Since the 1960s, organic farmers like Fred Kirschenmann have
tended their fields and sewn their millet on the margins of
American agriculture. Shunned by the mainstream, they were labeled
as hippy idealists trying to return to nature.
In some ways, Mr. Kirschenmann fits that bill. A former
professor of religious history, he returned to his family's North
Dakota farm in the mid-'70s, determined to make it profitable and
He succeeded. The 2,600-acre Kirschenmann spread posts
impressive crop yields and profits. And Kirschenmann has now become
a spokesman for what is today called "sustainable" or "alternative"
"The conventional model of agriculture stresses specialization,
routinization, and control of nature," says Kirschenmann, whose
farm is the nation's largest organic food producer. "We stress
diversity and accommodation to the way natural ecosystems work."
In part because of the success of farmers such as Kirschenmann,
sustainable agriculture is shedding its old image, finding a place
in government agronomy labs, on American crop lands, and on
The Kirschenmanns of the world are said to be farming
sustainably because their methods will not produce soil degradation
Given the push for environmental methods, American agriculture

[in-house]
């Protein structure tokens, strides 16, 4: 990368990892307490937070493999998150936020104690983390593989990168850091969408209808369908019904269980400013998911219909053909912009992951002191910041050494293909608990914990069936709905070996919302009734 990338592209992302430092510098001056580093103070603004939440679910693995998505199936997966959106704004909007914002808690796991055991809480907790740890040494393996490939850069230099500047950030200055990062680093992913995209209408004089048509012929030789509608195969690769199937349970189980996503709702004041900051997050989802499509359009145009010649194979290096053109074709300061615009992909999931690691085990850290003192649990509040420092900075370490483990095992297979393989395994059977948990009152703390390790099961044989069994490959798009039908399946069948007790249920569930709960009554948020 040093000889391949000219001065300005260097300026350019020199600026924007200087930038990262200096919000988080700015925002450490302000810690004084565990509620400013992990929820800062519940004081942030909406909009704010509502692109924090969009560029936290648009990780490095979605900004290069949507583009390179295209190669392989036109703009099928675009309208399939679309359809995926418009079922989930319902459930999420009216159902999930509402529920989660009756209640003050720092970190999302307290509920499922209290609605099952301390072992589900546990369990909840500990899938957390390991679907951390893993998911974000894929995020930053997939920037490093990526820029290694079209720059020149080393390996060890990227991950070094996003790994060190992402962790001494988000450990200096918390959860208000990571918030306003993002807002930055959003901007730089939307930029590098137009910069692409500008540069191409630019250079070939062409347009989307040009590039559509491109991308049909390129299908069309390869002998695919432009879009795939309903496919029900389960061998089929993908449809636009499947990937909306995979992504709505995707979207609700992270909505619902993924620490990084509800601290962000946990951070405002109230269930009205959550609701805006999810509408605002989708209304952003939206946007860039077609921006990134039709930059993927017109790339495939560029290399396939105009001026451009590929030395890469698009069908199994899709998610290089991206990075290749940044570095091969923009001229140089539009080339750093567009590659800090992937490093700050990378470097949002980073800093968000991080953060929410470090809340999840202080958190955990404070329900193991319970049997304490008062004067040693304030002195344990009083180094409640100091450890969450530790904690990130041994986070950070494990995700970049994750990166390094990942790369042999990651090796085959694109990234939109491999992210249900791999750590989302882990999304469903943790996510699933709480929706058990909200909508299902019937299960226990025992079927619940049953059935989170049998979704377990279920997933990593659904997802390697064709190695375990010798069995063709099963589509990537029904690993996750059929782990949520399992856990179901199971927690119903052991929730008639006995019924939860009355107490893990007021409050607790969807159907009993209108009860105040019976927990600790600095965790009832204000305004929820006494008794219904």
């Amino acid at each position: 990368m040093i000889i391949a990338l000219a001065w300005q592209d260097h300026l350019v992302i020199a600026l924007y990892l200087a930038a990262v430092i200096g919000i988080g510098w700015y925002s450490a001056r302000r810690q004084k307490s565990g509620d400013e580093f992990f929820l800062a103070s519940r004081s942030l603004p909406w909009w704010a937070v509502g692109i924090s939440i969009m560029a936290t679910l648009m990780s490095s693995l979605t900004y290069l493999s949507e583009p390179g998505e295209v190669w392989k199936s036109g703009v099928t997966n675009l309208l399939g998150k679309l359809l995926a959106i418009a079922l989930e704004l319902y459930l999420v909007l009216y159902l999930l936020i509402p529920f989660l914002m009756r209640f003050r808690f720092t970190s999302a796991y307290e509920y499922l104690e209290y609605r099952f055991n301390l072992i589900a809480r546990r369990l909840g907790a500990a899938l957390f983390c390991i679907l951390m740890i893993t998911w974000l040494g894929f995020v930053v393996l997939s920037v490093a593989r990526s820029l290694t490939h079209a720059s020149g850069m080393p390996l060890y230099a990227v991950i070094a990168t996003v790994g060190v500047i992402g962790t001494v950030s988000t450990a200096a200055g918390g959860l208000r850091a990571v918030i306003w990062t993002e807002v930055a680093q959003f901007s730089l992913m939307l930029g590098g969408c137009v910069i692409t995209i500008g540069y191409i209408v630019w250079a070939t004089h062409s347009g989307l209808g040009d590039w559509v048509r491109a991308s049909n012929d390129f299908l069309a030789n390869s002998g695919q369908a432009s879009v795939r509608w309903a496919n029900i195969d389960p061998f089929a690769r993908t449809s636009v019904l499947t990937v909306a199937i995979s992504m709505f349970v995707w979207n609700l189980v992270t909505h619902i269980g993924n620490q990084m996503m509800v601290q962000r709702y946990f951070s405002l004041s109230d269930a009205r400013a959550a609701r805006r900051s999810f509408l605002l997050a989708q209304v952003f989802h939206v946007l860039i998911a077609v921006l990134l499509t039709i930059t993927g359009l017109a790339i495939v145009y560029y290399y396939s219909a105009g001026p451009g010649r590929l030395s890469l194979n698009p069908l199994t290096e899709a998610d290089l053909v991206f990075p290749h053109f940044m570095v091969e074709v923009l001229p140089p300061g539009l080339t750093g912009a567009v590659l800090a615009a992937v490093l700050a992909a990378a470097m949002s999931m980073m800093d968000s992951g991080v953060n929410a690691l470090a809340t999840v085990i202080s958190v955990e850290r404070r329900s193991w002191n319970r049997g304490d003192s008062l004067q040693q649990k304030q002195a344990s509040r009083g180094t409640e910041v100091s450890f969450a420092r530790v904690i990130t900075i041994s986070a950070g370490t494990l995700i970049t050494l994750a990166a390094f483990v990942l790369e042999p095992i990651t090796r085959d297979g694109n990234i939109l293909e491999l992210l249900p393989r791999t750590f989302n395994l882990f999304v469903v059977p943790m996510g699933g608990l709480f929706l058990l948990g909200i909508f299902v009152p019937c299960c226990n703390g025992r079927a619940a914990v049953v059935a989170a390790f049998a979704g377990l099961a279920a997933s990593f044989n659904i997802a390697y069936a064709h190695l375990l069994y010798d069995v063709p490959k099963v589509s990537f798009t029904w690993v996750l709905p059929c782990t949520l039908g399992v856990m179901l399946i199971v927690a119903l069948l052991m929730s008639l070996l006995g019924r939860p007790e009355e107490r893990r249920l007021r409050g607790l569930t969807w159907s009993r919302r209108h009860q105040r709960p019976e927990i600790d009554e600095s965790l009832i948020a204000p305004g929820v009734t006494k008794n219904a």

is dividing into two different philosophies, say experts. The
nature-based farming movement is resurging, even as the wider
agricultural industry dives headlong into the age of bioengineering
and automated "precision farming," that precisely measures
fertilizers to reduce pollution.
"American agriculture is going in two completely different
directions," says George Bird, a Michigan State University
professor who's written reports on sustainable agriculture for
Congress. "There's a small but vocal group making its presence
increasingly felt, while on the other side, the very powerful
conventional, high-tech agricultural system is still very much in
the driver's seat.
Shortage of fossil fuels
But the success of modern industrial farming comes with a price,
critics say. Conventional farming is seen as unsustainable because
it relies on polluting fertilizers and pesticides.
These substances are largely derived from fossil fuels, which
will someday dry up, say these critics. Meanwhile, large-scale,
corporate farming has led to declining soil quality, erosion, water
pollution, and the demise of small family farms, they say.
But it isn't easy for farmers to wean themselves of synthetic
additives and remain competitive. Growers such as Kirschenmann do
it by tapping into the cycles of nature, and replacing synthetic
growth stimulants and pest-killers with hands-on management.
When Kirschenmann plans his spring crop rotations, for example,
he puts cold-tolerant crops where warm-weather plants once grew, or
sows deep-rooted vegetables where shallow roots earlier grew.
In this way, Kirschenmann disrupts pest cycles, taps new layers
of nutrients, replenishes other layers, and keeps weeds down by
crowding them out with "cover crops." Another common practice is
planting legumes that naturally refertilize the soil with nitrogen,
something many plants depend on.
All this means Kirschenmann spends no money on chemicals,
keeping his farm in the black while employing only one farm hand.
Though still the exception to the norm, stories like this one
are increasingly common. …